Ornamental Separator

‘I Made This …’:

The Work of Black American Artists and Artisans

A new exhibition at the Art Museums of Colonial Williamsburg celebrates the lives and works of Black American artisans and artists from the 18th century through the 21st. The title of the exhibition — “I Made This...” — comes from David Drake (circa 1801-circa 1875), an enslaved potter who lived in South Carolina. Drake often inscribed verses on his pots, and several began with these words. He is one of very few enslaved potters to sign and date his work. The exhibition features one such object, a 5-gallon alkaline-glazed stoneware jug which Drake signed ‘Dave’ and dated 1842.

“I Made This...”: The Work of Black American Artists and Artisans is made possible through a grant from the Americana Foundation and includes paintings, furniture, textiles, decorative sculptures, quilts, ceramics, tools, metals and other objects from Colonial Williamsburg’s decorative arts and folk art collections.

Dixie Land
Josephus Farmer
Milwaukee, Wisconsin

Like many Black men born in the South in the late 19th and early 20th centuries, Josephus Farmer moved north in search of a better life. After leaving Tennessee for Wisconsin, he had a variety of jobs, but the ministry was his true calling. By the late 1960s, Farmer focused on spreading the word, but he carved and sold works of art in his spare time to help finance that work. Farmer dealt with the legacy of slavery in many of his artworks, including this mixed-media tableau. Here he depicted a Black farmer guiding a mule-drawn plow through a cotton field to call out the unfulfilled promise made by the federal government at the end of the Civil War: that each freed person would receive 40 acres and a mule.

Attributed to the Monticello Joinery
Albemarle County, Virginia

John Hemmings and other enslaved woodworkers labored in the joiner’s shop at Thomas Jefferson’s Monticello. Originally trained by Irish joiner James Dinsmore, Hemmings assumed supervision of the shop in 1809. The shop made fine furniture for Jefferson, including cabinets, tables and, almost certainly, this chair. Other enslaved artisans on the estate likely made the linen webbing and foundation linen and the iron nails. The overall form was probably inspired by French or Italian chairs Jefferson saw during his European travels. Hemmings himself crafted much of the interior woodwork of Jefferson’s house at Poplar Forest in Bedford County, Virginia. Under Jefferson’s will, Hemmings gained his freedom and the tools of his trade in 1827. He chose to remain at Monticello with his still-enslaved family until his death in 1833 at the age of 57.

Clementine Hunter
Natchitoches, Louisiana

Born in 1887, Clementine Hunter spent most of her life working as a farmhand and cook at Melrose Plantation in Natchitoches Parish, Louisiana. During its heyday, Melrose was a center for arts, history and culture, inspiring artists and writers to visit and stay at the property. Hunter’s first painting, begun when she was in her late 50s, was created on a window shade with discarded paint left by one of the guests. Her colorful images, like this one depicting an outdoor baptism, record everyday life and the people in her community.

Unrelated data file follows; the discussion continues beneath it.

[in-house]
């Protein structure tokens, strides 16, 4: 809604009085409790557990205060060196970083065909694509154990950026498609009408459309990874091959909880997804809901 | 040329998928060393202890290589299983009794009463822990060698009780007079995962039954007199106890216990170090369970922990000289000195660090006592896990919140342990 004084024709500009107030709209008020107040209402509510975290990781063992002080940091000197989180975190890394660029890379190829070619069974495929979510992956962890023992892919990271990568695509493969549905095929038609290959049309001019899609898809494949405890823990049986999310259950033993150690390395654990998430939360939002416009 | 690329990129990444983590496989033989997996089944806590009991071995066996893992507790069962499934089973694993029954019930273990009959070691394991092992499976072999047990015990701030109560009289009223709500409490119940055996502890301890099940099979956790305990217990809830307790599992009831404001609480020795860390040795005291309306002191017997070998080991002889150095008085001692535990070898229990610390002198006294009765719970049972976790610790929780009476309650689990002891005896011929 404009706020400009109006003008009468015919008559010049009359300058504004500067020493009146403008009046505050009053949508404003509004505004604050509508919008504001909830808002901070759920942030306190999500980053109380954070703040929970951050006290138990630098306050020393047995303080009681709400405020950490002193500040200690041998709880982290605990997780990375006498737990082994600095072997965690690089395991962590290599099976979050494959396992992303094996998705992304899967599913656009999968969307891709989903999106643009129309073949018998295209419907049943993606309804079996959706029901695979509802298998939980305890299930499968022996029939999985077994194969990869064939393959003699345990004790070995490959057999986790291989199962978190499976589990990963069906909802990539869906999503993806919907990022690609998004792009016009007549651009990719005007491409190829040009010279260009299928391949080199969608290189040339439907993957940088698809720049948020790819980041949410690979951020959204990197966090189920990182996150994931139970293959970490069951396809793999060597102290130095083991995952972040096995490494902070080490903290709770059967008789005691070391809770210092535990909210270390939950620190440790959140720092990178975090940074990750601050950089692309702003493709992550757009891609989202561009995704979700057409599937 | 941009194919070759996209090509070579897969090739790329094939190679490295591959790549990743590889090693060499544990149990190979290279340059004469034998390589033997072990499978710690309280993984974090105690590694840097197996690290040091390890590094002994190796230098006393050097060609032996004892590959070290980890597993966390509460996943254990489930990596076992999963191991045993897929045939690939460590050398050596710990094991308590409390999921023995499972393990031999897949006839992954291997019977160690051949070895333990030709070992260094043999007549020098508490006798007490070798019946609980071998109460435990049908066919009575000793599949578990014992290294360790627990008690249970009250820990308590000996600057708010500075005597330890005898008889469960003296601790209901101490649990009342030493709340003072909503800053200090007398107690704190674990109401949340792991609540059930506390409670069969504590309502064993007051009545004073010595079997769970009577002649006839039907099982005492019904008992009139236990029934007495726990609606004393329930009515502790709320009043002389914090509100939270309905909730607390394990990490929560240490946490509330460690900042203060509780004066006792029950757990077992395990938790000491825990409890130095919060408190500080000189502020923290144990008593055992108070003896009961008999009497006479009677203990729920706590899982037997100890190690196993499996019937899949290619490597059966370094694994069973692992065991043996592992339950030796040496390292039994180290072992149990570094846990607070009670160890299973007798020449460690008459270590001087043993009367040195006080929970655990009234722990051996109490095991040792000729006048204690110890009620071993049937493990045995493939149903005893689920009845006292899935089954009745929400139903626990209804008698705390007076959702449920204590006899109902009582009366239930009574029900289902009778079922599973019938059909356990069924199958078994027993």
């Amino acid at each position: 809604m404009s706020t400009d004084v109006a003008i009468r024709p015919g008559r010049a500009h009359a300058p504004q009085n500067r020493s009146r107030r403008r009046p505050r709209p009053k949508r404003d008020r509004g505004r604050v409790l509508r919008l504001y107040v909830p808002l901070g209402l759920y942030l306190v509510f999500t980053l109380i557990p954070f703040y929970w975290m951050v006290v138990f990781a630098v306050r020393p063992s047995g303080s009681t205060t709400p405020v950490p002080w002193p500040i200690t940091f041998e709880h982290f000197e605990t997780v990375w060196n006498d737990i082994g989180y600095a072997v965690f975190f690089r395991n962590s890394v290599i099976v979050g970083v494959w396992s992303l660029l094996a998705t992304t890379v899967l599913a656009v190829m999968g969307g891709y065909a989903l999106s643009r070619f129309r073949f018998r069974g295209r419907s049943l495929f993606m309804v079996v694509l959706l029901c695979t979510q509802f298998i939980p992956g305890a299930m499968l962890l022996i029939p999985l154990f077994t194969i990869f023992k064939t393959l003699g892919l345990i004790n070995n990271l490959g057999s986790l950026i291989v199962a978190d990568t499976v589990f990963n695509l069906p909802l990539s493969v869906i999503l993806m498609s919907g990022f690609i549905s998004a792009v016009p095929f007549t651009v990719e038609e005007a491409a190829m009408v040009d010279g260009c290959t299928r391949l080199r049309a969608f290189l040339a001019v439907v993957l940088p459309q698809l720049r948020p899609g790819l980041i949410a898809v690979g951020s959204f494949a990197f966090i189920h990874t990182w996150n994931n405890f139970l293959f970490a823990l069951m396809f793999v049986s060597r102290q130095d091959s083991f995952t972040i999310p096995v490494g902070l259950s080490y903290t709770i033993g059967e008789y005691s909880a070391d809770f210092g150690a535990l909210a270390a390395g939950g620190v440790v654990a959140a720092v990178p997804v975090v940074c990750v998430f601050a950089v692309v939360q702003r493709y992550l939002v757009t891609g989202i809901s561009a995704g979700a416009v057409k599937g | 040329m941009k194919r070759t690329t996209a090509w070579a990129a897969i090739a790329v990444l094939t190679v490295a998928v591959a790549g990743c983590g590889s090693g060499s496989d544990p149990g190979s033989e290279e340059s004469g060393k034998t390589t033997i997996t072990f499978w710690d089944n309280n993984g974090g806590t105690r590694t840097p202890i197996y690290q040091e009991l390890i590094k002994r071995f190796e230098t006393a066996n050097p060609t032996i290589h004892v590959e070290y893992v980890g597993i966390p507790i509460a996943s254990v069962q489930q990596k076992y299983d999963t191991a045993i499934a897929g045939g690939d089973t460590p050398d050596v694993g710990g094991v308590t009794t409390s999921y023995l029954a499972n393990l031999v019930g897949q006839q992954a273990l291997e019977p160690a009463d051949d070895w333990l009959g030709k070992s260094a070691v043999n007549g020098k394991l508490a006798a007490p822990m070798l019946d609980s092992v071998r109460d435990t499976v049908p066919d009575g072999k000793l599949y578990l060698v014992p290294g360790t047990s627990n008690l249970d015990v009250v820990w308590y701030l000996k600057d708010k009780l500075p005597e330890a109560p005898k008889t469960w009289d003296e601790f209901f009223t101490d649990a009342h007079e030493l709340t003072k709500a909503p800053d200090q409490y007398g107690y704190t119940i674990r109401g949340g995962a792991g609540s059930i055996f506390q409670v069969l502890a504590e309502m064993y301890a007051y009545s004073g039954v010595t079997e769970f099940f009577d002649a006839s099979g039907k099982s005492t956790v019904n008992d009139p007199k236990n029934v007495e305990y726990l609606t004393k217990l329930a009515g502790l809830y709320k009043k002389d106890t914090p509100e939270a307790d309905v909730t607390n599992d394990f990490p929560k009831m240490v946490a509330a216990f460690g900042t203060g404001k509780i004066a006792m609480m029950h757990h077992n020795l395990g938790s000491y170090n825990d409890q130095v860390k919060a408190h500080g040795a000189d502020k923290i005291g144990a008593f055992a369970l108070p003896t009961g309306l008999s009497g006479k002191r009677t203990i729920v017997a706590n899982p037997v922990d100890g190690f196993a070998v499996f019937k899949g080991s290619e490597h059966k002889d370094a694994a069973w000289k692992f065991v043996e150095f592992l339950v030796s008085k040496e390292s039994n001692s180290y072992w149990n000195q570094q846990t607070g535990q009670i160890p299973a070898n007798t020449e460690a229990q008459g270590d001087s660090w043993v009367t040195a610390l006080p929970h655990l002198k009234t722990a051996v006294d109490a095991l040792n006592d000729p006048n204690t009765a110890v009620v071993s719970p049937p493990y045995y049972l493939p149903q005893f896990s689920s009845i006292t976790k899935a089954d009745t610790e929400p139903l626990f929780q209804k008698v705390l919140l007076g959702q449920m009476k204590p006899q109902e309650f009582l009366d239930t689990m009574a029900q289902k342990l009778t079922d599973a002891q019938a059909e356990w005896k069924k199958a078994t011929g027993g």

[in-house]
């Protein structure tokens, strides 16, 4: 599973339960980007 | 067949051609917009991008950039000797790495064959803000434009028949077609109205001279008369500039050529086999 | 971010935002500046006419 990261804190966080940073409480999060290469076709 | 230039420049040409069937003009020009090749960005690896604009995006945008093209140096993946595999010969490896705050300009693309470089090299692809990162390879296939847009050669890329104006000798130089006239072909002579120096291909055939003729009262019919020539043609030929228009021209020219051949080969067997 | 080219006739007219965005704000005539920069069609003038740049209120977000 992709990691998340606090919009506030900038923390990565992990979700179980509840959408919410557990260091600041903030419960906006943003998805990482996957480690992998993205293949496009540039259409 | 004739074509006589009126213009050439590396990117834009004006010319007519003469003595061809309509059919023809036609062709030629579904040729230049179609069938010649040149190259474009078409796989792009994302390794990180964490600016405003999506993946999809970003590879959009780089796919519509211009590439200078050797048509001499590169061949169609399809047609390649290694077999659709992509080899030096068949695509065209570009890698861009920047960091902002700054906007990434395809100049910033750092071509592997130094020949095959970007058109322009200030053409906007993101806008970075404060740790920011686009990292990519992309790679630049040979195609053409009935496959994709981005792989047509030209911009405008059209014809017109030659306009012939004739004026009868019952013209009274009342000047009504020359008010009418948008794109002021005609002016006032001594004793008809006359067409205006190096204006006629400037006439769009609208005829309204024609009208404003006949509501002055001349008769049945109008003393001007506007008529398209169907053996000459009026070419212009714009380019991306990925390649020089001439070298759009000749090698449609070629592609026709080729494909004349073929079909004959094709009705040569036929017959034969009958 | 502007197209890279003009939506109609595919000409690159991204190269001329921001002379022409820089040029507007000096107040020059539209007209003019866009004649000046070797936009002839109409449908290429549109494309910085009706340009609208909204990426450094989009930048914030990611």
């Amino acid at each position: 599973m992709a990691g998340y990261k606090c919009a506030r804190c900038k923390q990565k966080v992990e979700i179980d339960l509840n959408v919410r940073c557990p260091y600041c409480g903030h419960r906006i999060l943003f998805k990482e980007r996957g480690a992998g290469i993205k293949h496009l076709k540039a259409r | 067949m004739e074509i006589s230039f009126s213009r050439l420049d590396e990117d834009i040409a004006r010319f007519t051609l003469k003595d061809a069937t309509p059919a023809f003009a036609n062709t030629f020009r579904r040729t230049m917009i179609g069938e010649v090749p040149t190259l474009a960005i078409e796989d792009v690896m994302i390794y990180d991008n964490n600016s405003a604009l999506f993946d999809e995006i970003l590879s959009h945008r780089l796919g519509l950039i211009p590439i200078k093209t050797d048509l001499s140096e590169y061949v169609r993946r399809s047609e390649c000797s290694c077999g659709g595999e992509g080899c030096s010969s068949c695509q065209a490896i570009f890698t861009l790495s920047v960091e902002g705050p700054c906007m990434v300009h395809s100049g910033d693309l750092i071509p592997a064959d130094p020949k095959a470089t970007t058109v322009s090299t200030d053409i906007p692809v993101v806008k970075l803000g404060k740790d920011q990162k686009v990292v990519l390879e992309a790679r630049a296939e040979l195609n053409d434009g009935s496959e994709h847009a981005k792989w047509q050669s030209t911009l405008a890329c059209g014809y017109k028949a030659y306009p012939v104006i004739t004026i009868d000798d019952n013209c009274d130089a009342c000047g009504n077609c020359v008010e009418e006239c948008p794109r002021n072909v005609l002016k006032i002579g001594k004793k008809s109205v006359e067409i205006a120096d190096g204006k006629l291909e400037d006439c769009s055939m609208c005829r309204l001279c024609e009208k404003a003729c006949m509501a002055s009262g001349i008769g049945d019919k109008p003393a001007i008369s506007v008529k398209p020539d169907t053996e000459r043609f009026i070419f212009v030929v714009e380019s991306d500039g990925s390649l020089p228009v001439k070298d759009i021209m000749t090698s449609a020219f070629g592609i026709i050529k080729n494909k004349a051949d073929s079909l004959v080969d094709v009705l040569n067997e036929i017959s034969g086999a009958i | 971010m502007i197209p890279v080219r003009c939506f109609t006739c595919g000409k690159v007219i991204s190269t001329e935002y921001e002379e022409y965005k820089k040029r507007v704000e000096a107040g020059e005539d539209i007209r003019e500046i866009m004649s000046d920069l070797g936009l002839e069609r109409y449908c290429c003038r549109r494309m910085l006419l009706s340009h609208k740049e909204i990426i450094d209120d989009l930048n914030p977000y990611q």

Portrait of Marian Anderson
Elijah Pierce
Columbus, Ohio

Elijah Pierce heard the call to preach early in life. He supported himself by operating a barber shop in Columbus, Ohio, and he carved wooden figures in his spare time. Pierce saw his wood carvings as a manifestation of his spirituality, but they also chronicled turning points in Black history, such as this image of celebrated vocalist Marian Anderson. Like many of her peers’ careers, Anderson’s was plagued by racial discrimination. In 1939, after being denied a chance to perform at Constitution Hall in Washington, the gifted contralto was invited by Eleanor Roosevelt to sing at the Lincoln Memorial. This carving portrays that concert, symbolizing the moment Anderson began to sing.

Crucifix of Carved Stone
William Edmondson
Nashville, Tennessee
probably 1932-37

Without instruction or experience, William Edmondson began cutting limestone as directed, he said, by God. Though he was featured in a one-man exhibition in the 1930s at New York’s Museum of Modern Art, he remained largely unknown and preferred to be at home in Tennessee. One of four versions of the subject, this one differs in its smaller size and the contrast between the smoothly finished figure of Christ and the roughly chiseled cross and base.

Portrait of Ellin North Moale and Her Granddaughter, Ellin North Moale
Attributed to Joshua Johnson
Baltimore, Maryland

Joshua Johnson, America’s first Black professional artist, worked in the Baltimore area for 30 years beginning about 1795. Born into slavery, he was freed in 1782. Little is known of Johnson’s career path, but he once referenced “having experienced many insuperable obstacles in the pursuit of [my] studies.” With its complex background and costuming, Johnson’s likeness of Ellin Moale and her namesake granddaughter is one of his most ambitious. Notably, Moale’s husband, Justice John Moale, signed Johnson’s manumission papers.

Big Daddy’s House at Hickory Hill
Bernice Sims
Near Brewton, Alabama
circa 1996

Bernice Sims came to art late in life after surgery left her unable to work. A chance meeting with noted Black artist Mose Tolliver, who lived nearby, spurred her on. Many of Sims’ works, including this one, reflect her memories of rural childhood and family activities. Others depict her role as an early civil rights activist.

More From This Issue

Familiar Fare

Oysters were not a culinary curiosity for English settlers

7 Minute Read

An Advocate for Eloquence

James Ogilvie went on a mission to raise the profile of the spoken word in early America

11 Minute Read

Lessons from George Wythe

Nation Builder Robert Weathers is happy to learn from the master

7 Minute Read